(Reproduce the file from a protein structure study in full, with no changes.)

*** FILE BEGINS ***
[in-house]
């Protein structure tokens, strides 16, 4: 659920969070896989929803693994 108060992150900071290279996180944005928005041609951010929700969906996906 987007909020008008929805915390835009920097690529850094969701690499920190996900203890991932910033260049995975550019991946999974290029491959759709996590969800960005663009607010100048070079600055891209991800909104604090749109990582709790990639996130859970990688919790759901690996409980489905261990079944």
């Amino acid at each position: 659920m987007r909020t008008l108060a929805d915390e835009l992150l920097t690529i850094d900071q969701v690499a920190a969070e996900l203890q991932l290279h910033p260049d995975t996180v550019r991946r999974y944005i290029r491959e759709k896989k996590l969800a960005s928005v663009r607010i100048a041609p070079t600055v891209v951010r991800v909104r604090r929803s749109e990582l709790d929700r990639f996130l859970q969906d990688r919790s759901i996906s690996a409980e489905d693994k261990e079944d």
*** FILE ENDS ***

[in-house]
């Protein structure tokens, strides 16, 4: 659920969070896989929803693994 108060992150900071290279996180944005928005041609951010929700969906996906 987007909020008008929805915390835009920097690529850094969701690499920190996900203890991932910033260049995975550019991946999974290029491959759709996590969800960005663009607010100048070079600055891209991800909104604090749109990582709790990639996130859970990688919790759901690996409980489905261990079944």
């Amino acid at each position: 659920m987007r909020t008008l108060a929805d915390e835009l992150l920097t690529i850094d900071q969701v690499a920190a969070e996900l203890q991932l290279h910033p260049d995975t996180v550019r991946r999974y944005i290029r491959e759709k896989k996590l969800a960005s928005v663009r607010i100048a041609p070079t600055v891209v951010r991800v909104r604090r929803s749109e990582l709790d929700r990639f996130l859970q969906d990688r919790s759901i996906s690996a409980e489905d693994k261990e079944d």